PRISTINA (AFP) – It’s just football, some say, but for Kosovo, one match means so much more than that.
Not only can today’s game in Skopje take Kosovo a step closer to the re-scheduled Euro 2020 but it is also being seen as a chance for the Kosovar people to stand up and be noticed as an independent country.
Kosovo, which declared independence from Serbia in 2008, meet neighbouring North Macedonia in the Euro play-off semi-finals, knowing that victory in Skopje will edge them closer to a place at sport’s top table for the first time.
“I live for our flag to be raised among the 24 flags of the best nations in Europe,” said 23-year-old psychology student Besart Morina.
The game has been dubbed by the media as “the most important match in Kosovo’s history”, and even head coach, 69-year old Bernard Challandes sees the Skopje showdown as “not just a football game”.
“We are in the new country of Kosovo and the football team is so important for the people,” the Swiss-born boss said in a press conference.
Sports are a frequent arena for tensions with Serbia. The scars still run deep after the bitter war between the two which ran from February 1998 to June 1999.
The Serbs attempted to block Kosovo from joining UEFA and FIFA in 2016 but their failure on that score makes the Kosovars the newest side in the qualifiers.
The fact that none of the 24 players selected for the match play in the domestic league is a remnant of Kosovo’s violent past – a majority of the squad are descendants from ethnic Albanian refugees that fled the violent regime of Serbian strongman Slobodan Milosevic during 1990s.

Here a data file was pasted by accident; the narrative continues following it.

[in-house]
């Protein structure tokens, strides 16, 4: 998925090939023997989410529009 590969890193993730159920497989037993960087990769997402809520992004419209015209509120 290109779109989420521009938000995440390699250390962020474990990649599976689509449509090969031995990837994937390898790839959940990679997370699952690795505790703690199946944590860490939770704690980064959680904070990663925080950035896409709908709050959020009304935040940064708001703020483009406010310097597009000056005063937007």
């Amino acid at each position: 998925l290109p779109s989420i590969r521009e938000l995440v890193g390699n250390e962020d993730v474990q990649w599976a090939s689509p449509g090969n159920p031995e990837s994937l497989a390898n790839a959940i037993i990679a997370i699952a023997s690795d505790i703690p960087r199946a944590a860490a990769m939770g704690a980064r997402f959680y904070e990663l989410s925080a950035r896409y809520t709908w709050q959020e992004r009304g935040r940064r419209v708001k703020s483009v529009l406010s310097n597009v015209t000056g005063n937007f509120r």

A lot of the players born after the bloody conflict started their careers scattered from Sweden to Swizerland, but opted to play for the yellow-and-blues.
Some of them are good enough to play in Europe’s top leagues. Captain Amir Rrahmani is at Napoli while Samir Ujkani and Mërgim Vojvoda both play for Torino.
Another in Serie A is Lazio’s Vedat Muriqi – he is in the squad for Skopje although a recent positive COVID-19 test makes him a doubtful starter.
Others play in the France’s Ligue 1, the Dutch Eredivisie or Germany’s Bundesliga.
“A lot of players got good contracts, but they must never forget their roots and what it means to play in the Kosovo shirt,” said Challandes.
The European newcomers struggled during qualifying for 2018 World Cup, scoring only three goals and recording just a single point – a 1-1 draw in Finland – in 10 matches.
Despite being labelled as outsiders in Euro qualifiers, Kosovo were a revelation.
They put together a remarkable 15-game unbeaten run, including friendlies, before falling to England 5-3 in September 2019. But they finished third in their group, ahead of Bulgaria and Montenegro, to secure their place in the play-off.
“Challandes brought sustainability. He unified them with discipline and self-confidence,” said secretary general of the Football Federation of Kosovo (FFK) Eroll Salih.
However, the side travel to Skopje plagued with fitness issues, as four of the squad are expected to miss the game through injury.